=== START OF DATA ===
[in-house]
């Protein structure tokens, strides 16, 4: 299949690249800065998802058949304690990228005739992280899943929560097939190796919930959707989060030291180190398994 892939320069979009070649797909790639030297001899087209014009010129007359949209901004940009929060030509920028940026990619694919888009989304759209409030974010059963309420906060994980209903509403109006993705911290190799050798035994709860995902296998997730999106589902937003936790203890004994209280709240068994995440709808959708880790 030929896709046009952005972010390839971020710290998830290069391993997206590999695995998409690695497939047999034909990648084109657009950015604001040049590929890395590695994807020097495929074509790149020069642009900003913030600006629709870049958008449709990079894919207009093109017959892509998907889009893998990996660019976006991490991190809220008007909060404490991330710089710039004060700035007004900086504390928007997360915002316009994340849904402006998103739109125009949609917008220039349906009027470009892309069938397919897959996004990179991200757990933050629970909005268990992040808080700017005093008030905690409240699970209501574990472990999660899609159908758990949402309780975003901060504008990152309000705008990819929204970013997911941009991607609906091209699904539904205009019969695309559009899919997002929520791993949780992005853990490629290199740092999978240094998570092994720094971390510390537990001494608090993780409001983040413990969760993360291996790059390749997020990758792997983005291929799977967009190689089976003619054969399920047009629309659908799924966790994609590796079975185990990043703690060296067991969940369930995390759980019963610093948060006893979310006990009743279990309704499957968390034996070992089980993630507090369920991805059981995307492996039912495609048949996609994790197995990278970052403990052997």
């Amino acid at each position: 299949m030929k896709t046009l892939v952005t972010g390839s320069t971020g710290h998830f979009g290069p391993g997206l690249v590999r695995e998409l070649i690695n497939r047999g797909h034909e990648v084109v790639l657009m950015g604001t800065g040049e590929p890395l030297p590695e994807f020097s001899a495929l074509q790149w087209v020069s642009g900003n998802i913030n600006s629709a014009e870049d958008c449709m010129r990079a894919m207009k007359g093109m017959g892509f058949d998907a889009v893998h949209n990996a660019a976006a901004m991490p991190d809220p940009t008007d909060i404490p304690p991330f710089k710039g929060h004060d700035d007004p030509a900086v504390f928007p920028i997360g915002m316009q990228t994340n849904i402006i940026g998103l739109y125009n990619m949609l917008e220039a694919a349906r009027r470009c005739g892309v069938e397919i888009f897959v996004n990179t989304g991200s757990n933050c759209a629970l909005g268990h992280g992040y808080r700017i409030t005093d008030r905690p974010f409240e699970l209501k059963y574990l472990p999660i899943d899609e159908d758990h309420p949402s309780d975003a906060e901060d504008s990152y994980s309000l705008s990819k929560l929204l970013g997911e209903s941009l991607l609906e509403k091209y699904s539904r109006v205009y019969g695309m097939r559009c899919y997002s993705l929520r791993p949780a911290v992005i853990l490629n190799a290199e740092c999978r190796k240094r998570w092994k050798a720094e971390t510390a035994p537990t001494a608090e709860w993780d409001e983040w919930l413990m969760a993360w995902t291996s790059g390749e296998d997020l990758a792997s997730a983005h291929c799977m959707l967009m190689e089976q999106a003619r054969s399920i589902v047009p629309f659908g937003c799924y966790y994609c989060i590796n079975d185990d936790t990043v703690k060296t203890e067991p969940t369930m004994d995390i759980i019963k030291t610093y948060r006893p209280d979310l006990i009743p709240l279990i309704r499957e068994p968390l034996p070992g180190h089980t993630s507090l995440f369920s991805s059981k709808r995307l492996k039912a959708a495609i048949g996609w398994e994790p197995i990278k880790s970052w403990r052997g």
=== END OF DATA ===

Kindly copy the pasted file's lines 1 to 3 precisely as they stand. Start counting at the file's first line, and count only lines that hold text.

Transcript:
[in-house]
């Protein structure tokens, strides 16, 4: 299949690249800065998802058949304690990228005739992280899943929560097939190796919930959707989060030291180190398994 892939320069979009070649797909790639030297001899087209014009010129007359949209901004940009929060030509920028940026990619694919888009989304759209409030974010059963309420906060994980209903509403109006993705911290190799050798035994709860995902296998997730999106589902937003936790203890004994209280709240068994995440709808959708880790 030929896709046009952005972010390839971020710290998830290069391993997206590999695995998409690695497939047999034909990648084109657009950015604001040049590929890395590695994807020097495929074509790149020069642009900003913030600006629709870049958008449709990079894919207009093109017959892509998907889009893998990996660019976006991490991190809220008007909060404490991330710089710039004060700035007004900086504390928007997360915002316009994340849904402006998103739109125009949609917008220039349906009027470009892309069938397919897959996004990179991200757990933050629970909005268990992040808080700017005093008030905690409240699970209501574990472990999660899609159908758990949402309780975003901060504008990152309000705008990819929204970013997911941009991607609906091209699904539904205009019969695309559009899919997002929520791993949780992005853990490629290199740092999978240094998570092994720094971390510390537990001494608090993780409001983040413990969760993360291996790059390749997020990758792997983005291929799977967009190689089976003619054969399920047009629309659908799924966790994609590796079975185990990043703690060296067991969940369930995390759980019963610093948060006893979310006990009743279990309704499957968390034996070992089980993630507090369920991805059981995307492996039912495609048949996609994790197995990278970052403990052997």
């Amino acid at each position: 299949m030929k896709t046009l892939v952005t972010g390839s320069t971020g710290h998830f979009g290069p391993g997206l690249v590999r695995e998409l070649i690695n497939r047999g797909h034909e990648v084109v790639l657009m950015g604001t800065g040049e590929p890395l030297p590695e994807f020097s001899a495929l074509q790149w087209v020069s642009g900003n998802i913030n600006s629709a014009e870049d958008c449709m010129r990079a894919m207009k007359g093109m017959g892509f058949d998907a889009v893998h949209n990996a660019a976006a901004m991490p991190d809220p940009t008007d909060i404490p304690p991330f710089k710039g929060h004060d700035d007004p030509a900086v504390f928007p920028i997360g915002m316009q990228t994340n849904i402006i940026g998103l739109y125009n990619m949609l917008e220039a694919a349906r009027r470009c005739g892309v069938e397919i888009f897959v996004n990179t989304g991200s757990n933050c759209a629970l909005g268990h992280g992040y808080r700017i409030t005093d008030r905690p974010f409240e699970l209501k059963y574990l472990p999660i899943d899609e159908d758990h309420p949402s309780d975003a906060e901060d504008s990152y994980s309000l705008s990819k929560l929204l970013g997911e209903s941009l991607l609906e509403k091209y699904s539904r109006v205009y019969g695309m097939r559009c899919y997002s993705l929520r791993p949780a911290v992005i853990l490629n190799a290199e740092c999978r190796k240094r998570w092994k050798a720094e971390t510390a035994p537990t001494a608090e709860w993780d409001e983040w919930l413990m969760a993360w995902t291996s790059g390749e296998d997020l990758a792997s997730a983005h291929c799977m959707l967009m190689e089976q999106a003619r054969s399920i589902v047009p629309f659908g937003c799924y966790y994609c989060i590796n079975d185990d936790t990043v703690k060296t203890e067991p969940t369930m004994d995390i759980i019963k030291t610093y948060r006893p209280d979310l006990i009743p709240l279990i309704r499957e068994p968390l034996p070992g180190h089980t993630s507090l995440f369920s991805s059981k709808r995307l492996k039912a959708a495609i048949g996609w398994e994790p197995i990278k880790s970052w403990r052997g």